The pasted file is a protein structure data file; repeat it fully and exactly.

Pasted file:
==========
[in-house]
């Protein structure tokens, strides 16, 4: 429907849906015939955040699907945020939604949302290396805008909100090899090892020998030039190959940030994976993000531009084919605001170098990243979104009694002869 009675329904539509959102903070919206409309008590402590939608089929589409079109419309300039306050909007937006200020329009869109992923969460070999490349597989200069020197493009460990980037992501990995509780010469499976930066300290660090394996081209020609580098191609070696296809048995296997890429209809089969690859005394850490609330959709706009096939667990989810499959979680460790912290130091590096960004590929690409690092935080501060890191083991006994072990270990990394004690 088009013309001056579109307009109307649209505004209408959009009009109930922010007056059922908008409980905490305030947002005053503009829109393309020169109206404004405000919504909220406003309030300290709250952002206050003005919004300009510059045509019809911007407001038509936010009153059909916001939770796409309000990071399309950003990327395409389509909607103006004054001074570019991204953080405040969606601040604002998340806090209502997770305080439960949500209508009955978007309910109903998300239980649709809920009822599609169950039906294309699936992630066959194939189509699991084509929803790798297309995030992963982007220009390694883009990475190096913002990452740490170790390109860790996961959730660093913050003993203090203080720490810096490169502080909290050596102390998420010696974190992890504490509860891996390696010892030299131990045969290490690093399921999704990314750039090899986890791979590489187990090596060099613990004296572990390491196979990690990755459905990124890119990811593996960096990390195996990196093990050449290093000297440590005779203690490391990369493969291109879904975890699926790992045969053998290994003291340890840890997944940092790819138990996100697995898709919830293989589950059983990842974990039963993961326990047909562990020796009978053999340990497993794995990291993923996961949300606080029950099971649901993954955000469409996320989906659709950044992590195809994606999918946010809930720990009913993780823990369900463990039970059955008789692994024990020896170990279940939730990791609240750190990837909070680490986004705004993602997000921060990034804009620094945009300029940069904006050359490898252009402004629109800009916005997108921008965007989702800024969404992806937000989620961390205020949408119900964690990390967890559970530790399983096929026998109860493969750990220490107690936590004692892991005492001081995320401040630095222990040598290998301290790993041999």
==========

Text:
[in-house]
């Protein structure tokens, strides 16, 4: 429907849906015939955040699907945020939604949302290396805008909100090899090892020998030039190959940030994976993000531009084919605001170098990243979104009694002869 009675329904539509959102903070919206409309008590402590939608089929589409079109419309300039306050909007937006200020329009869109992923969460070999490349597989200069020197493009460990980037992501990995509780010469499976930066300290660090394996081209020609580098191609070696296809048995296997890429209809089969690859005394850490609330959709706009096939667990989810499959979680460790912290130091590096960004590929690409690092935080501060890191083991006994072990270990990394004690 088009013309001056579109307009109307649209505004209408959009009009109930922010007056059922908008409980905490305030947002005053503009829109393309020169109206404004405000919504909220406003309030300290709250952002206050003005919004300009510059045509019809911007407001038509936010009153059909916001939770796409309000990071399309950003990327395409389509909607103006004054001074570019991204953080405040969606601040604002998340806090209502997770305080439960949500209508009955978007309910109903998300239980649709809920009822599609169950039906294309699936992630066959194939189509699991084509929803790798297309995030992963982007220009390694883009990475190096913002990452740490170790390109860790996961959730660093913050003993203090203080720490810096490169502080909290050596102390998420010696974190992890504490509860891996390696010892030299131990045969290490690093399921999704990314750039090899986890791979590489187990090596060099613990004296572990390491196979990690990755459905990124890119990811593996960096990390195996990196093990050449290093000297440590005779203690490391990369493969291109879904975890699926790992045969053998290994003291340890840890997944940092790819138990996100697995898709919830293989589950059983990842974990039963993961326990047909562990020796009978053999340990497993794995990291993923996961949300606080029950099971649901993954955000469409996320989906659709950044992590195809994606999918946010809930720990009913993780823990369900463990039970059955008789692994024990020896170990279940939730990791609240750190990837909070680490986004705004993602997000921060990034804009620094945009300029940069904006050359490898252009402004629109800009916005997108921008965007989702800024969404992806937000989620961390205020949408119900964690990390967890559970530790399983096929026998109860493969750990220490107690936590004692892991005492001081995320401040630095222990040598290998301290790993041999």